the resistance.

As to persons With respect to the persons who shall be considered as taking
taking part in

a part in the resistance, it may be observed, that if the party who
is arrested yield himself and make no resistance, but others en-
deavour to rescue him, and he do no act to declare his joining
with them, if those who come to rescue him kill any of the bailiffs,
this is murder in them but not in the party arrested: but not so
if he do any act to countenance the violence of the rescuers. (m)
And where Jackson and four others, having committed a robbery,
were pursued by the country upon hue and cry, and Jackson
turned upon his pursuers, (others of the robbers being in the same
field, and having often resisted the pursuers,) and refusing to
yield, killed one of the pursuers; it was held, that inasmuch as all
the robbers were of a company and made a common resistance,
and so one animated the other, all those of the company of the
robbers that were in the same field, though at a distance from
Jackson, were principals, viz. present, aiding and abetting : and
it was also held, that one of the malefactors who was apprehended
a little before the party was hurt, being in custody when the
stroke was given, was not guilty, unless it could be proved that
after he was apprehended he had animated Jackson to kill the
party. (n)

If a man be arrested, and he and his company endeavour a
rescue, and, while they are fighting, one who knows nothing of the
arrest coming by act in aid of the party arrested, and one of the
bailiffs be killed, the person so acting in aid is guilty of murder ;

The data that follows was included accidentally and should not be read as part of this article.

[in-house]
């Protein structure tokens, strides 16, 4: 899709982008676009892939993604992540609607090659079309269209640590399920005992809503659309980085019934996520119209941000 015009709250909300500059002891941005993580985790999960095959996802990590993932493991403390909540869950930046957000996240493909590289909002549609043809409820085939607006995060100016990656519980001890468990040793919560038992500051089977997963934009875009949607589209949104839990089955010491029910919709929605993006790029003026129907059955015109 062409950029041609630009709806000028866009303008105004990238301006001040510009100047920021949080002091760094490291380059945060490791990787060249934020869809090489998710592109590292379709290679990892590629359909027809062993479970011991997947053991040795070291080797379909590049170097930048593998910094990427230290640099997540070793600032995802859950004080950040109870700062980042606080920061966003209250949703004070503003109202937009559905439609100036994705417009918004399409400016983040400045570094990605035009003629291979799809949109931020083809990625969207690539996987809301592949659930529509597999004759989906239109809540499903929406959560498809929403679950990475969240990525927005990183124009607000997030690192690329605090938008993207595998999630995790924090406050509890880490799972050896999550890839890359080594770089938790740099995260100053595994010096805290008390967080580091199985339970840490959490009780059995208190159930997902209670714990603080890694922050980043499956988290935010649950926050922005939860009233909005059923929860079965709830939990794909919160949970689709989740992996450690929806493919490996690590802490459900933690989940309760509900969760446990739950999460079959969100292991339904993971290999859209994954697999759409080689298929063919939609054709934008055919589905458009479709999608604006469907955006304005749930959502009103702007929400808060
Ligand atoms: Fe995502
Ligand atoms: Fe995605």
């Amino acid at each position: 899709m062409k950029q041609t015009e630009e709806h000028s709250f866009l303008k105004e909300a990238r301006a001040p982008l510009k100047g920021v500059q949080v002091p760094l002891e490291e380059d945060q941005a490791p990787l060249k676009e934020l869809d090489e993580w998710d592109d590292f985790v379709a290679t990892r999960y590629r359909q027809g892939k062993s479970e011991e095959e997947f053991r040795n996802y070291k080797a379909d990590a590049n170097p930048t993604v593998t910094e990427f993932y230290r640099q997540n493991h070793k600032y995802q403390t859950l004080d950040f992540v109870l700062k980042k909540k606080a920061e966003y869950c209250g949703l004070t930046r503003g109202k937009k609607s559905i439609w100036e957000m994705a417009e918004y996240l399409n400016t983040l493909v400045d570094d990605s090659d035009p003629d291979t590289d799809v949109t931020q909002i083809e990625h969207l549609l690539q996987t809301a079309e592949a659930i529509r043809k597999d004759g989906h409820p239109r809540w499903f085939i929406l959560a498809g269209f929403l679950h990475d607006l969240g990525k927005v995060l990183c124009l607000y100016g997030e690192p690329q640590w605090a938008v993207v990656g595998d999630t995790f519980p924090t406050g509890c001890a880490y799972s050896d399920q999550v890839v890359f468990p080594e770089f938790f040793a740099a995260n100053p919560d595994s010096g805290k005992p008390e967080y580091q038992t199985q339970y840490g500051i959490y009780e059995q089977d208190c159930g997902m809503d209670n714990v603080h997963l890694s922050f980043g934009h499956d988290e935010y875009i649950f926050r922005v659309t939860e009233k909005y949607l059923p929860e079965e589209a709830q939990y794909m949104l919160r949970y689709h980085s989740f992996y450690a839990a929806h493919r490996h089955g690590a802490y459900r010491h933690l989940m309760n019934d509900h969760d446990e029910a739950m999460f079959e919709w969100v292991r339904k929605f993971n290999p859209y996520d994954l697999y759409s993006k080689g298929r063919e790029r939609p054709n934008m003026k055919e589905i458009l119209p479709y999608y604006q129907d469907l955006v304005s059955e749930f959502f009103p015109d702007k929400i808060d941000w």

for a man must take the consequences of joining in any unlawful
act, such as fighting; and his ignorance will not excuse him
where the fact is made murder by the law without any


precedent malice, as in the case of killing an officer in the due execution of his office.(0) But it should be observed, that, in another report of the same case, it is said to have been resolved, that if a person, not knowing the cause of the struggle, had interposed between the bailiff and the party arrested, with intent to prevent mischief, it would not have been murder in such person, though the bailiff's assistant were killed by one of the rescuers : (p) and it should seem that, in a case of this kind, the material enquiry would be, whether the stranger interfered with the intention of preserving the peace and preventing mischief; for if he interposed for the express purpose of aiding one party against the other, he must abide the consequences at his peril. (9)

A. beat B., a constable who was in the execution of his office, and they were parted; and then C., a friend of A., rushed suddenly in, took up the quarrel, fell upon the constable, and killed him in the struggle ; but A. was not engaged in this after he was parted from B. And it was holdlen by two Judges, that this was murder only in C.; and A. was acquitted, because it was a sudden quarrel, and it did not appear that A. and C. came upon any design to abuse the constable. (r) But if a man begin a riot, and the same

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(m) Sir Charles Stanley's case, Kel. Andrews, 1 sid. 160. MS Burnet ac87.

cord as cited 1 East. P. C. c. 5. s. 63. (n) Jackson's case, 1 Hale 464, 465. p. 296. (0) Sir Charles Stanley's case, Kel. 87. (9) i East. P. C. c. 5. s. 83. p. 318. (p) Rex v. Sir Charles Stanslie and (r) By Holt, C. J., and Rooksby, at